A teacher rests a bottle on a glass, we have consciousness resting on name and form. Behind that we have a hand waving about like a leaf on a tree, that’s experience. Are experience and consciousness colliding like matter and anti matter? Would that explain the vipallasa that rules my life?
We can only experience one of the six senses at a time. Does it say this anywhere in the EBT?
What it doesn’t say here is that these guys were the first to turn sounds into symbols. 4000 years ago… Apparently.
"‘The six internal media should be known.’ Thus was it said. In reference to what was it said? The eye-medium, the ear-medium, the nose-medium, the tongue-medium, the body-medium, the intellect-medium. ‘The six internal media should be known.’ Thus was it said. And in reference to this was it said. This is the first sextet. MN148
"‘The six external media should be known.’ Thus was it said. In reference to what was it said? The form-medium, the sound-medium, the aroma-medium, the flavor-medium, the tactile sensation-medium, the idea-medium. ‘The six external media should be known.’ Thus was it said. And in reference to this was it said. This is the second sextet.
The six external media seems to correspond with Nama and Rupa.
Dependent on the eye &; forms there arises consciousness at the eye. Dependent on the ear…
"It would be better for the uninstructed run-of-the-mill person to hold to the body composed of the four great elements, rather than the mind, as the self. Why is that? Because this body composed of the four great elements is seen standing for a year, two years, three, four, five, ten, twenty, thirty, forty, fifty, a hundred years or more. But what’s called ‘mind,’ ‘intellect,’ or ‘consciousness’ by day and by night arises as one thing and ceases as another. Just as a monkey, swinging through a forest wilderness, grabs a branch. Letting go of it, it grabs another branch. Letting go of that, it grabs another one. Letting go of that, it grabs another one. In the same way, what’s called ‘mind,’ ‘intellect,’ or ‘consciousness’ by day and by night arises as one thing and ceases as another. SuttaCentral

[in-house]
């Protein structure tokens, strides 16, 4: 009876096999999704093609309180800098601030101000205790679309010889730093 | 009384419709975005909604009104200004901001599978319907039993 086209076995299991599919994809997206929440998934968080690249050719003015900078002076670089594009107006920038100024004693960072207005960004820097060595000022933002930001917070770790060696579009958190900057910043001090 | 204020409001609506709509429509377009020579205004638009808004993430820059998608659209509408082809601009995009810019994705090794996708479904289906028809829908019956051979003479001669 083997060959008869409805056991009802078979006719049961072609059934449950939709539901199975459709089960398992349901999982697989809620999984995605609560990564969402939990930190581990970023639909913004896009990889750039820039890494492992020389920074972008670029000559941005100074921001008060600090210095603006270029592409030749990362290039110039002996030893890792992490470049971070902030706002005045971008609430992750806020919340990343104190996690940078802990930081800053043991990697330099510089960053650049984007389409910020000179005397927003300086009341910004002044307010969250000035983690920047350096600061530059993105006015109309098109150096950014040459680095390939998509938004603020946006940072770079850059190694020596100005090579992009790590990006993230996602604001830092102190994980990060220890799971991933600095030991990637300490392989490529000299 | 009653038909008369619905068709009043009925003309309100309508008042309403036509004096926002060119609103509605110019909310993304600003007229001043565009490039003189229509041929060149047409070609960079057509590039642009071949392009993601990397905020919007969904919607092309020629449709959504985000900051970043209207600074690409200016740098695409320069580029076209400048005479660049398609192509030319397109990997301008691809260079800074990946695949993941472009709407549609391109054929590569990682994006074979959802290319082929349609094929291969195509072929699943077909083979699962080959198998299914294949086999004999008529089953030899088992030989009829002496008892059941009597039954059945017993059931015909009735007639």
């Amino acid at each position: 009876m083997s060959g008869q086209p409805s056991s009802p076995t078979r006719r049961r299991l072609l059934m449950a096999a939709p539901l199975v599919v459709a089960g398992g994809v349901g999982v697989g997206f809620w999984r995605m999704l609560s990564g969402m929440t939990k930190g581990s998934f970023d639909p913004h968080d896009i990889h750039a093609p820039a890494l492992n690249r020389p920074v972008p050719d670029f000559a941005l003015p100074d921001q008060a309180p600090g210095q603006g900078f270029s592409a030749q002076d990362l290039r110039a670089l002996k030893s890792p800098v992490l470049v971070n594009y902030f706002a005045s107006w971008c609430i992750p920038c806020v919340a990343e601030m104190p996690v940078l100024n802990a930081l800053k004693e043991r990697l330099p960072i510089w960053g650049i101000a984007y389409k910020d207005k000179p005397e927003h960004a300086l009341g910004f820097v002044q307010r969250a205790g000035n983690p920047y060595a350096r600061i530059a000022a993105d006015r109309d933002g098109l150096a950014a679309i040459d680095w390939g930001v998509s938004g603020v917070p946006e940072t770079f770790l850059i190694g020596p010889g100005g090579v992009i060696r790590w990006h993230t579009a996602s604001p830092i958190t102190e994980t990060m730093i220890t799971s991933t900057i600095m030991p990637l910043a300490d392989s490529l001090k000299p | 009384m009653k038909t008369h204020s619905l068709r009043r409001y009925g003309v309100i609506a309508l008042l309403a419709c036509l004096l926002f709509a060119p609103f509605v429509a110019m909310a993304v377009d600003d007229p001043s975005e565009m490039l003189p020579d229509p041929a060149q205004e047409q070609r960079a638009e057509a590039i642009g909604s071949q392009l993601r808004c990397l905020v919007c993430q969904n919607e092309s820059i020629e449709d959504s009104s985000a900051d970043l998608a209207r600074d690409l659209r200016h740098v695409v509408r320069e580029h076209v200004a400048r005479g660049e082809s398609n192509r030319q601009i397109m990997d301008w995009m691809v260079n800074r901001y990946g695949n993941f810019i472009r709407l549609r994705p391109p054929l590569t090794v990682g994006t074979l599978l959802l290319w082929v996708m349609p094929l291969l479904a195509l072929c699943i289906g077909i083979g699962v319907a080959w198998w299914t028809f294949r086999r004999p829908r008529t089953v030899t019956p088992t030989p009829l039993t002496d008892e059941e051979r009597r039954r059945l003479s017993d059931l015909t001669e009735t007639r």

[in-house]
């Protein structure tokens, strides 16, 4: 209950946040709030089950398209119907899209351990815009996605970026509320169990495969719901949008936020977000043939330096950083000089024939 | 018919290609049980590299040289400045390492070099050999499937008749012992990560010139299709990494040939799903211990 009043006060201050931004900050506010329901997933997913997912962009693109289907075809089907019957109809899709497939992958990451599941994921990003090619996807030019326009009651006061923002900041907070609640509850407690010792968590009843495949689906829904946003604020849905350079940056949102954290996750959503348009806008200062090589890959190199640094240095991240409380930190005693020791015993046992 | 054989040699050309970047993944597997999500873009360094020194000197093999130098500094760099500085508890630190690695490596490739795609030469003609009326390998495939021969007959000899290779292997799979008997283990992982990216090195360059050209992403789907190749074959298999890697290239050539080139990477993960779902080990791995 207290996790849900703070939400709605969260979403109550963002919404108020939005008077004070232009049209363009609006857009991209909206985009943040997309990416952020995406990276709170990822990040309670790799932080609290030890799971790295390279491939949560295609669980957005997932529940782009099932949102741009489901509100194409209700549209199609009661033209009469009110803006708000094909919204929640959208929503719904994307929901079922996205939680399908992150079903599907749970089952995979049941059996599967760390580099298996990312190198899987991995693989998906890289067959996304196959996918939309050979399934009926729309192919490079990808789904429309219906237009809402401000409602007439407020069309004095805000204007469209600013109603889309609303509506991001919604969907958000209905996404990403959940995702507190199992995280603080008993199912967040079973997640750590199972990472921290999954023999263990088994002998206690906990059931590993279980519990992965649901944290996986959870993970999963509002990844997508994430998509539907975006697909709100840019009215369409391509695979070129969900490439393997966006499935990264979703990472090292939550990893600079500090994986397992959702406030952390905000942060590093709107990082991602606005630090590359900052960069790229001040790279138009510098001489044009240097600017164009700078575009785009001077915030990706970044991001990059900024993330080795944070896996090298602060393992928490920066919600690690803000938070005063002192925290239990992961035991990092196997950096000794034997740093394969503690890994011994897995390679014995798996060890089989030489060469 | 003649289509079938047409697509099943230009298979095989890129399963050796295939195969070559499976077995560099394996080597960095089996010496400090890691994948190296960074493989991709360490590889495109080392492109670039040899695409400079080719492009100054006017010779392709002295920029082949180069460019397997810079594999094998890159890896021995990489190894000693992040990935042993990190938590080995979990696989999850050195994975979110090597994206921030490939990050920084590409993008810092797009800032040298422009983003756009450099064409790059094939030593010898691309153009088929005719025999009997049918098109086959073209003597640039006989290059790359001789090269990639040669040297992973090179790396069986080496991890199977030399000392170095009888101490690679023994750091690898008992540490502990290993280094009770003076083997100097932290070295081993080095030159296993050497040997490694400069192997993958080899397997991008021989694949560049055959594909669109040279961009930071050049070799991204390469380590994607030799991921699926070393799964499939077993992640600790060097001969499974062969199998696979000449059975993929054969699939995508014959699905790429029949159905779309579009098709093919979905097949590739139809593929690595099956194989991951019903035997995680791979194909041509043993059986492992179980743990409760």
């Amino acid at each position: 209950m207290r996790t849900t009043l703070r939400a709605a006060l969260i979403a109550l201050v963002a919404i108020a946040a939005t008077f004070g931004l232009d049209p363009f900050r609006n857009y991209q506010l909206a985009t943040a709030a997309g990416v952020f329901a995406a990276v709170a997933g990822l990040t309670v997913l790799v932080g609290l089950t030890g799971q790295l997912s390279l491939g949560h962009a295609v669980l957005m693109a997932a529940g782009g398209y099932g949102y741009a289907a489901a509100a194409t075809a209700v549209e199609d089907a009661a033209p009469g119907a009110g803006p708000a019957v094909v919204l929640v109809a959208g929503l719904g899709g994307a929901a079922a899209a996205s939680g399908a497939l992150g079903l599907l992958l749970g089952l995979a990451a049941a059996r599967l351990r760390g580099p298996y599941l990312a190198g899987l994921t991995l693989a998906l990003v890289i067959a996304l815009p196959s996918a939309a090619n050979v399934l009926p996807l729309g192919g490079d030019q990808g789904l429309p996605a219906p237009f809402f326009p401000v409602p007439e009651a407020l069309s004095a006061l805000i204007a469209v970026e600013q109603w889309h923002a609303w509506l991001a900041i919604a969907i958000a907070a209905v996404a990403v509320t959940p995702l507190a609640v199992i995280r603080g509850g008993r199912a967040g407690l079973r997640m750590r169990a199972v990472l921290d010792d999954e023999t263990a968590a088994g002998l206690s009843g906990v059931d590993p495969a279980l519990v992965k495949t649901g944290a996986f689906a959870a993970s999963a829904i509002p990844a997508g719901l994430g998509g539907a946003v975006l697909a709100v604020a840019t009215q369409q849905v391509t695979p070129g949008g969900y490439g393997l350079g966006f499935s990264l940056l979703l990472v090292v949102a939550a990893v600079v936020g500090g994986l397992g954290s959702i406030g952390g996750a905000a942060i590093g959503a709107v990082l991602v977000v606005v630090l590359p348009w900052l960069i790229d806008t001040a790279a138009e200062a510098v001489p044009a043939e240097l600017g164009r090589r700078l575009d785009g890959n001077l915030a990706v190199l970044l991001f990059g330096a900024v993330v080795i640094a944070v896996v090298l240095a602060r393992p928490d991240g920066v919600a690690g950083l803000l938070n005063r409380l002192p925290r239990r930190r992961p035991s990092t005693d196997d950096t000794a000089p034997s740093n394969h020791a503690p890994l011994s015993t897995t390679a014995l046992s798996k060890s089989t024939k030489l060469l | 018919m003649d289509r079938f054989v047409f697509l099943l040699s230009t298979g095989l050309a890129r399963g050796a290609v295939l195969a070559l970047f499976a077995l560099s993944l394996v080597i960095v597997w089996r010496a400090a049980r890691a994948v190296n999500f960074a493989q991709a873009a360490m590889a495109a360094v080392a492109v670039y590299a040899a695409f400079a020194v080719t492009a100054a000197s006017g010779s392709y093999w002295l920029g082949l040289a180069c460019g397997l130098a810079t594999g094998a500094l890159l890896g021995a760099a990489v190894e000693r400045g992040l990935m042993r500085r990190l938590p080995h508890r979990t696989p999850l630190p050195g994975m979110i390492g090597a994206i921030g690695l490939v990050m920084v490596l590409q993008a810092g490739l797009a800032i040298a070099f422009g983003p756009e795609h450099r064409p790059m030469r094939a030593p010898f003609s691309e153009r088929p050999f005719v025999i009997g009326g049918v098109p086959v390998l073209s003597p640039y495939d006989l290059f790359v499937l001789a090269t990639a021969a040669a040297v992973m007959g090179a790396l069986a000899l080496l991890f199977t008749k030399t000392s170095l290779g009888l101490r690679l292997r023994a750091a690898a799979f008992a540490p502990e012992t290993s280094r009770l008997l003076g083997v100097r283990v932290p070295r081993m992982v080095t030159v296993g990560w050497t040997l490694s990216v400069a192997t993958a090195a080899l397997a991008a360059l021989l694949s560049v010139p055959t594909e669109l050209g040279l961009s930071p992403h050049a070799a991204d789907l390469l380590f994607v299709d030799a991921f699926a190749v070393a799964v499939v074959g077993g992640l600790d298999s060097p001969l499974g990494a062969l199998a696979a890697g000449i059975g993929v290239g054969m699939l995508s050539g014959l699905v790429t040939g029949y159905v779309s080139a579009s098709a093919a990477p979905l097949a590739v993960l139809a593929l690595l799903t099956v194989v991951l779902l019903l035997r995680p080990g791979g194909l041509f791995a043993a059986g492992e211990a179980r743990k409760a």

It is common for beginners to approach the study of impermanence in a back to front manner by focusing on the mind first. The Buddha instructs studying impermanence through the subject of the body first as shown in the first foundation of mindfulness (SN 47.40), where there are three exercises devoted to the arising phase of the body and three to its decline and death.
“Or, he abides contemplating the nature of arising in the body, or he
abides contemplating the nature of passing away in the body, or he
abides contemplating the nature of both arising and passing away in
the body.” —Satipatthana sutta
The reason is that the cycle of impermanence is much slower in the body and so is more easily observed, and its sensory impact is much greater. The aim of this is to instill impermanence as an experience, not simply conceptually, that cannot lead to escape. What set the Buddha on the path to enlightenment was the experience of old age, sickness and death in reality.
“Direct experience of the fact that everything changes, if applied to
all aspects of one’s personality, can powerfully alter the habit patterns
of one’s mind”—'Satipatthana’, Analayo
It’s a hypothesis about dependant origination and vipallasa. I’m not trying to intellectualise impermanence. I’m a fool. Thanks, I like analayo too. @paul1 my mistakes have been made permanent. I’m sorry for snapping at you.
Impermanence explained and proven by physicists and thermal dynamics laws? Entrophy=impermanence?
That’s why it’s good not to assume others are foolish until things are fully explored and understood, and the internet is not the easiest platform to have really deep discussions, and why we don’t encourage endless views without EBT’s as the basis
The monkeys are beautiful. Like the Mandelbrot set. What do you think @Mat? @paul1? @Viveka? We can’t forget Turing and Belousov. An arahat liberated both ways isn’t going to answer these questions for us- though it’s uncertain.